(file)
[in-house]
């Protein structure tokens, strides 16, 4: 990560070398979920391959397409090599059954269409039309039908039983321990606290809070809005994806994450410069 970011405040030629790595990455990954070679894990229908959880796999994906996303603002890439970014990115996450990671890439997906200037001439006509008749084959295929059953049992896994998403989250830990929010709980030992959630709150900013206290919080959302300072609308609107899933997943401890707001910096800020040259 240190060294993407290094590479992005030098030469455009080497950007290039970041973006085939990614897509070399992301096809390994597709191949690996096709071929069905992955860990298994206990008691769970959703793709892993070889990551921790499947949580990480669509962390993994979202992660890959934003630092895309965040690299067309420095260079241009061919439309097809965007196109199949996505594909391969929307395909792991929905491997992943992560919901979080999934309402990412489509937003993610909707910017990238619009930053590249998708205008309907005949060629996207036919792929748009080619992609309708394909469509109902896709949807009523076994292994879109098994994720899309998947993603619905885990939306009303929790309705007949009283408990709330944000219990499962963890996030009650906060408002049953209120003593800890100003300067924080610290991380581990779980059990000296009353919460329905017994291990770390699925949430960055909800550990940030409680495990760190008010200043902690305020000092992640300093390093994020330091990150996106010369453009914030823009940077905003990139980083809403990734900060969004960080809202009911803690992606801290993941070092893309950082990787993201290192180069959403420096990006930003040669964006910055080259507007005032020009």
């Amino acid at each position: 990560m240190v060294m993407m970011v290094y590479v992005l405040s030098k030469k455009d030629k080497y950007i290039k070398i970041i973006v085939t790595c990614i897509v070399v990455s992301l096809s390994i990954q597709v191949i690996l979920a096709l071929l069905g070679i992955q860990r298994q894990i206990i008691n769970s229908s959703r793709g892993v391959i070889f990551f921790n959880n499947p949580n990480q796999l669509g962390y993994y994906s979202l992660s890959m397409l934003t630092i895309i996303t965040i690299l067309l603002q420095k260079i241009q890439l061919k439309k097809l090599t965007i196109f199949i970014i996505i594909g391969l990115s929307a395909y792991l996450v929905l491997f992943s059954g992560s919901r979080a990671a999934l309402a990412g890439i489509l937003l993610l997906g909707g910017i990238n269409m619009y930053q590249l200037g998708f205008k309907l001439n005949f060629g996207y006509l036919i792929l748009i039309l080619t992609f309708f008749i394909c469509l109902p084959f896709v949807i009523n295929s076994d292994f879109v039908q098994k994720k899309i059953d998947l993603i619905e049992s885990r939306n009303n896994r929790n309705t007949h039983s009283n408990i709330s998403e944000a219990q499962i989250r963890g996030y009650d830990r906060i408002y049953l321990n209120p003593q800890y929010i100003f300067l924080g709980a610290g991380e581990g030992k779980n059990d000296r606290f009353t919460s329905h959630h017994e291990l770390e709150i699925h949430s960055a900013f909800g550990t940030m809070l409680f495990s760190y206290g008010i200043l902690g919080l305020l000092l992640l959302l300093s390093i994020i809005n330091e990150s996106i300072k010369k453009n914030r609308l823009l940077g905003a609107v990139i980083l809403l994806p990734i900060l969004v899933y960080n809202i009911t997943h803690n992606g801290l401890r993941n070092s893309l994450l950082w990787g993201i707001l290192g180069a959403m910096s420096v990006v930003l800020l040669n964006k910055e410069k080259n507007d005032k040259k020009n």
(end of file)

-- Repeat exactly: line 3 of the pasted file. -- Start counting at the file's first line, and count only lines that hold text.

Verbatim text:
């Amino acid at each position: 990560m240190v060294m993407m970011v290094y590479v992005l405040s030098k030469k455009d030629k080497y950007i290039k070398i970041i973006v085939t790595c990614i897509v070399v990455s992301l096809s390994i990954q597709v191949i690996l979920a096709l071929l069905g070679i992955q860990r298994q894990i206990i008691n769970s229908s959703r793709g892993v391959i070889f990551f921790n959880n499947p949580n990480q796999l669509g962390y993994y994906s979202l992660s890959m397409l934003t630092i895309i996303t965040i690299l067309l603002q420095k260079i241009q890439l061919k439309k097809l090599t965007i196109f199949i970014i996505i594909g391969l990115s929307a395909y792991l996450v929905l491997f992943s059954g992560s919901r979080a990671a999934l309402a990412g890439i489509l937003l993610l997906g909707g910017i990238n269409m619009y930053q590249l200037g998708f205008k309907l001439n005949f060629g996207y006509l036919i792929l748009i039309l080619t992609f309708f008749i394909c469509l109902p084959f896709v949807i009523n295929s076994d292994f879109v039908q098994k994720k899309i059953d998947l993603i619905e049992s885990r939306n009303n896994r929790n309705t007949h039983s009283n408990i709330s998403e944000a219990q499962i989250r963890g996030y009650d830990r906060i408002y049953l321990n209120p003593q800890y929010i100003f300067l924080g709980a610290g991380e581990g030992k779980n059990d000296r606290f009353t919460s329905h959630h017994e291990l770390e709150i699925h949430s960055a900013f909800g550990t940030m809070l409680f495990s760190y206290g008010i200043l902690g919080l305020l000092l992640l959302l300093s390093i994020i809005n330091e990150s996106i300072k010369k453009n914030r609308l823009l940077g905003a609107v990139i980083l809403l994806p990734i900060l969004v899933y960080n809202i009911t997943h803690n992606g801290l401890r993941n070092s893309l994450l950082w990787g993201i707001l290192g180069a959403m910096s420096v990006v930003l800020l040669n964006k910055e410069k080259n507007d005032k040259k020009n």